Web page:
The battle system in Lost Odyssey is dripping in nostalgia; take a step back and you could be fooled into thinking that you are playing a early version of Dragon Quest or Final Fantasy. The thing is though, its nice to have a system that you are already acquainted with. So you have the traditional attack, defend and magic options all set in a turn based combat system, but then there are a few small tweaks to make the experience new. The main thing to consider with battling is the role of the Immortal characters; they have the very handy ability of reviving themselves automatically within two turns if they happen to die and are generally the strongest characters, but they do not learn skills as they level up. Instead, they learn through a ‘skill link’ system, by where you set an Immortal to learn a skill from the mortal characters (who learn various abilities such as higher level White & Black magic as they level up), and as they gain skill points from battling they will eventually learn the skill permanently. It’s a nice little system to have, although it can become a tad annoying as you constantly have to manually change the skill link whenever a new skill is learned.

Another important element to battling is the ‘Ring’ system; basically, you can equip the characters with various status inducing rings (for example, a strength ring will boost attack and a Poison ring has a chance of poisoning the opponent), and when their turn comes up, a ring will close in upon another on the screen when pulling the Right Trigger. Releasing the trigger at the right time (when the rings overlap each other) will result in a ‘Perfect’ hit and apply the effect, getting the timing near will result in a ‘Good’ hit meaning the chance of the effect occurring is greatly reduced, and if you miss the ring completely you will get a ‘Bad’ rating, which means you suck. While this may seem intrusive, it becomes second nature very quickly, and making the best use of the many rings available becomes a key part of winning the tougher battles.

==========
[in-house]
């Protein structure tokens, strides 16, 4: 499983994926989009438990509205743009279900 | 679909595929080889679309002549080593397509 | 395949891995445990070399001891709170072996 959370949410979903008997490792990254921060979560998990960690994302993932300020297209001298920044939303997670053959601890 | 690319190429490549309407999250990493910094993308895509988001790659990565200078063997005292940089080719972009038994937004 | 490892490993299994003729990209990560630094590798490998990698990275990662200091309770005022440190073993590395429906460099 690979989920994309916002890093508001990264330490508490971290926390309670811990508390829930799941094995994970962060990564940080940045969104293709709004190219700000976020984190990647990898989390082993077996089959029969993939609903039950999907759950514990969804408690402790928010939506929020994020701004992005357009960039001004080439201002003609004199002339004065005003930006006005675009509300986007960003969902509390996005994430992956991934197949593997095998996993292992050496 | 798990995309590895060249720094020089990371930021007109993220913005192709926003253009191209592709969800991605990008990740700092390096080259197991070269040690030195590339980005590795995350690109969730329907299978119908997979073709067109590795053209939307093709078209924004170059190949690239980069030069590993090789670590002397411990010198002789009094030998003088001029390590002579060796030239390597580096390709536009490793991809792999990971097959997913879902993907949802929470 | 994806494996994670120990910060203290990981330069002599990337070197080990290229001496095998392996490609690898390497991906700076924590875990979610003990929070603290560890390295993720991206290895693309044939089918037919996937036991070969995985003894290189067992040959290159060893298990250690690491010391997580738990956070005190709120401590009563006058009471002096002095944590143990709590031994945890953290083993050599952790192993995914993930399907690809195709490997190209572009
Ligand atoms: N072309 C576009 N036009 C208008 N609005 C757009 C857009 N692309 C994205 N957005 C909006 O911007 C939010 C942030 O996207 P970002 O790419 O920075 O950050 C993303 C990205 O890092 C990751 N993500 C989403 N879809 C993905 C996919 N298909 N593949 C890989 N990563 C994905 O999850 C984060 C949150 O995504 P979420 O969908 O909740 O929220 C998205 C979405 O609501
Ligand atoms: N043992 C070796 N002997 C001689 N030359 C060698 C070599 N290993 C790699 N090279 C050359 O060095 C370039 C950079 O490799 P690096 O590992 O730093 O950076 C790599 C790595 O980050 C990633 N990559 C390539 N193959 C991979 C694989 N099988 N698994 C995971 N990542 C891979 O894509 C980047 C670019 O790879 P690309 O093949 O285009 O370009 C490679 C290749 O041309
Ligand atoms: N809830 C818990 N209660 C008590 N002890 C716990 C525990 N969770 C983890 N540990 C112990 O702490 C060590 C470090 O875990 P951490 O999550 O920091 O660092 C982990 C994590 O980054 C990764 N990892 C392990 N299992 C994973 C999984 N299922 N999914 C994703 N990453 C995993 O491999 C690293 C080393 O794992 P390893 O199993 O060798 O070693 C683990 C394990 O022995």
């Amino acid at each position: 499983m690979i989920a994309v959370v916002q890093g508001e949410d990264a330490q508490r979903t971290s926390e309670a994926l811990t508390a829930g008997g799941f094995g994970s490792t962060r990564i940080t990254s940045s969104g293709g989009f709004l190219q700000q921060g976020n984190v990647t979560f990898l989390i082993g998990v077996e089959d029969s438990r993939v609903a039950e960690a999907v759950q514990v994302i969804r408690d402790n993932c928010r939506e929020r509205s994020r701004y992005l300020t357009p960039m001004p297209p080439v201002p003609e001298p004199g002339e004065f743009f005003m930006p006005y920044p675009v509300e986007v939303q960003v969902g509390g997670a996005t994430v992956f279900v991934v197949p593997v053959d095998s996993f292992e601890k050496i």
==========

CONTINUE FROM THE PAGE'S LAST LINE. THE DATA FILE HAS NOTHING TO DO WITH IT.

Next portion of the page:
Keep an eye on the Wall HP figure; when that drains you are in trouble
Keep an eye on the Wall HP figure; when that drains you are in trouble

Lost Odyssey allows a maximum of five members in any one battle, and employs something called a ‘Wall’ system, by where the characters in the front row offer a damage barrier to those in the back row dependant on their total HP: the more HP, the better the barrier. I personally like the system, as it allows an assignment of tanks and healers throughout the game. My one major annoyance with the battle system is the distribution of EXP; whereas in other games it will carry over when you reach a new level, Lost Odyssey has a cap of 100 EXP points for levels. While this makes grinding somewhat unnecessary to complete the game, I really don’t see why spare EXP can’t be carried over.

So, Lost Odyssey offers old fashioned stories and gameplay, but don’t think that you get the same experience with the graphics; it’s a remarkable game to look at. It was the first RPG to use the Unreal 3.0 engine, and it really does make the best use of it: the characters models are excellent, the towns are full of detail, caves are suitably gloomy. Basically, everything seems right. Add to this some breathtaking FMV’s that take place during the big events of the game, and you have a great game to look at…but only if you install the discs. Yep, even with four discs (a record on the Xbox 360), Lost Odyssey is pushing the boundaries of what the console can take. Without installation, pop-up occurs everywhere, and there is some pretty bad lag getting into battles and even moving between screens. If you intend to play this game without a hard drive, then I wish you luck.

One of the reasons why I like Mistwalker is that they also managed to convince Nobuo Uematsu to come over from Square Enix and do music for them. And while Lost Odyssey doesn’t have a immediately memorable soundtrack, it shows that Uematsu can still do a sterling job. The battle theme is catchy, and there’s even a jingle which is quite similar to that of the Final Fantasy victory fanfare. My pick for the standout track is the Dark Saint Battle, which sets the backdrop for one of the best battles in the game. Lost Odyssey also contains a large amount of voice acting, and makes use of tried and tested actors from anime dubbing rather than any big names in particular. It’s pretty solid all round, and the script they work from is sound; I just wish that Mack would grow some balls and stop being such a wuss throughout.

I pondered at the start whether Lost Odyssey was good enough to revive the JRPG genre; I believe that it is. The nostalgic gameplay combined with modern production values means that it has enough quality to appeal to fans, and it stands as the best JRPG available on the Xbox 360 in Europe and America. But is it good enough to stop the ongoing Western domination? Put simply, no: it doesn’t do enough new to appeal to those who have been entranced by Mass Effect for example, but it does raise hope that Mistwalker will one day produce a title to match the new Western efforts. Well worth trying out.